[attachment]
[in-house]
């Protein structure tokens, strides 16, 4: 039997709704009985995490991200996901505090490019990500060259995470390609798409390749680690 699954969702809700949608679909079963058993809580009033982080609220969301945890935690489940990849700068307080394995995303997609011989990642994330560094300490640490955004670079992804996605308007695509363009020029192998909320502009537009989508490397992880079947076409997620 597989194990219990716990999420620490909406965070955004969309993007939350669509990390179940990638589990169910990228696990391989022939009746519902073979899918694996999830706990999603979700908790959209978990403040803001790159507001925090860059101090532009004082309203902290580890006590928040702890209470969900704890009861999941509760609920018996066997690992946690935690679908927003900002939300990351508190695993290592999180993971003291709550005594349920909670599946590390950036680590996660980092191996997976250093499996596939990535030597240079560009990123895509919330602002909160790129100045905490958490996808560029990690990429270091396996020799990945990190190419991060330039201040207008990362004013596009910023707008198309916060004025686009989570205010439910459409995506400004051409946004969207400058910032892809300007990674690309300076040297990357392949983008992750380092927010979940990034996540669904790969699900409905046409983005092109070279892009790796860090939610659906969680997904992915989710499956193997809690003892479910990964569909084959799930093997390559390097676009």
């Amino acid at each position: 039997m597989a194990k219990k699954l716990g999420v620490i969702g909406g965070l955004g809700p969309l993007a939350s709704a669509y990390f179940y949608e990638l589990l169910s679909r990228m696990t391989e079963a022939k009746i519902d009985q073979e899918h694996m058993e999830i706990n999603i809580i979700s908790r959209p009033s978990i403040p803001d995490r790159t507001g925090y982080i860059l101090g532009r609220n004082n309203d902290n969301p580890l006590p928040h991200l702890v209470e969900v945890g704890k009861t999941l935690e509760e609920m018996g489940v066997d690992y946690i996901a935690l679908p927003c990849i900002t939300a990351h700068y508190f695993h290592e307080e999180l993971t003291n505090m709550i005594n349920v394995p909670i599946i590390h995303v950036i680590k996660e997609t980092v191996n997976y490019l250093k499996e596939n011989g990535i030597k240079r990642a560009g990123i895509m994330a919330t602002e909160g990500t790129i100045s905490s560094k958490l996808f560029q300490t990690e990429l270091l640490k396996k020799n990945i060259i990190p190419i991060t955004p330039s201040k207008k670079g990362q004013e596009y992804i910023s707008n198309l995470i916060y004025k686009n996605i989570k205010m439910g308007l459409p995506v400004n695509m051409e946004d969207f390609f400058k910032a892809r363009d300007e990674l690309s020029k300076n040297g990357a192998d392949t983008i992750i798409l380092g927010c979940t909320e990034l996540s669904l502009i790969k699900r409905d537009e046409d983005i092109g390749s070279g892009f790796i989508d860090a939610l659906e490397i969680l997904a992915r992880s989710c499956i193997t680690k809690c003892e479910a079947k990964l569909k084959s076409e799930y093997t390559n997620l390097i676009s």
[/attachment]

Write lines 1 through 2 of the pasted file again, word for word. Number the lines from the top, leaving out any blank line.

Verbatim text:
[in-house]
């Protein structure tokens, strides 16, 4: 039997709704009985995490991200996901505090490019990500060259995470390609798409390749680690 699954969702809700949608679909079963058993809580009033982080609220969301945890935690489940990849700068307080394995995303997609011989990642994330560094300490640490955004670079992804996605308007695509363009020029192998909320502009537009989508490397992880079947076409997620 597989194990219990716990999420620490909406965070955004969309993007939350669509990390179940990638589990169910990228696990391989022939009746519902073979899918694996999830706990999603979700908790959209978990403040803001790159507001925090860059101090532009004082309203902290580890006590928040702890209470969900704890009861999941509760609920018996066997690992946690935690679908927003900002939300990351508190695993290592999180993971003291709550005594349920909670599946590390950036680590996660980092191996997976250093499996596939990535030597240079560009990123895509919330602002909160790129100045905490958490996808560029990690990429270091396996020799990945990190190419991060330039201040207008990362004013596009910023707008198309916060004025686009989570205010439910459409995506400004051409946004969207400058910032892809300007990674690309300076040297990357392949983008992750380092927010979940990034996540669904790969699900409905046409983005092109070279892009790796860090939610659906969680997904992915989710499956193997809690003892479910990964569909084959799930093997390559390097676009």